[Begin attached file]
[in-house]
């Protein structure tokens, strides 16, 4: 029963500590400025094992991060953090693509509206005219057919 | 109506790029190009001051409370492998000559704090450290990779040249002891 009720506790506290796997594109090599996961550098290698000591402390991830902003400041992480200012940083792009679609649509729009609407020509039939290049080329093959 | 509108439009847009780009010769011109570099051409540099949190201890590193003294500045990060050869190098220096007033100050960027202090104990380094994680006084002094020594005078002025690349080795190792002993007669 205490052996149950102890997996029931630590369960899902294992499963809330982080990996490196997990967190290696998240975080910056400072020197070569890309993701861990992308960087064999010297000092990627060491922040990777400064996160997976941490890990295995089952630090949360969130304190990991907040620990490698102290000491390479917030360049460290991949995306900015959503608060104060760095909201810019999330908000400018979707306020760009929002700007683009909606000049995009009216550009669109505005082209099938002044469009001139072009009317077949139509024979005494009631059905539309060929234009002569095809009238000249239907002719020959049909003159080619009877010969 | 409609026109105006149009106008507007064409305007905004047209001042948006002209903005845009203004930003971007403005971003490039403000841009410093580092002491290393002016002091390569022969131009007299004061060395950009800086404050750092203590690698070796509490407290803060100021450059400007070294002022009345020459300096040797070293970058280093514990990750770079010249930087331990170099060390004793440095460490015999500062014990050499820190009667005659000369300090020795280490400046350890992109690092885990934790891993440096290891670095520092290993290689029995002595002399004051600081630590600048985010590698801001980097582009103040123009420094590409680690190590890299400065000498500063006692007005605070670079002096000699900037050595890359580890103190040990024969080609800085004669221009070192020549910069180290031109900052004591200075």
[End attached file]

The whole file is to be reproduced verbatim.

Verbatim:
[in-house]
């Protein structure tokens, strides 16, 4: 029963500590400025094992991060953090693509509206005219057919 | 109506790029190009001051409370492998000559704090450290990779040249002891 009720506790506290796997594109090599996961550098290698000591402390991830902003400041992480200012940083792009679609649509729009609407020509039939290049080329093959 | 509108439009847009780009010769011109570099051409540099949190201890590193003294500045990060050869190098220096007033100050960027202090104990380094994680006084002094020594005078002025690349080795190792002993007669 205490052996149950102890997996029931630590369960899902294992499963809330982080990996490196997990967190290696998240975080910056400072020197070569890309993701861990992308960087064999010297000092990627060491922040990777400064996160997976941490890990295995089952630090949360969130304190990991907040620990490698102290000491390479917030360049460290991949995306900015959503608060104060760095909201810019999330908000400018979707306020760009929002700007683009909606000049995009009216550009669109505005082209099938002044469009001139072009009317077949139509024979005494009631059905539309060929234009002569095809009238000249239907002719020959049909003159080619009877010969 | 409609026109105006149009106008507007064409305007905004047209001042948006002209903005845009203004930003971007403005971003490039403000841009410093580092002491290393002016002091390569022969131009007299004061060395950009800086404050750092203590690698070796509490407290803060100021450059400007070294002022009345020459300096040797070293970058280093514990990750770079010249930087331990170099060390004793440095460490015999500062014990050499820190009667005659000369300090020795280490400046350890992109690092885990934790891993440096290891670095520092290993290689029995002595002399004051600081630590600048985010590698801001980097582009103040123009420094590409680690190590890299400065000498500063006692007005605070670079002096000699900037050595890359580890103190040990024969080609800085004669221009070192020549910069180290031109900052004591200075």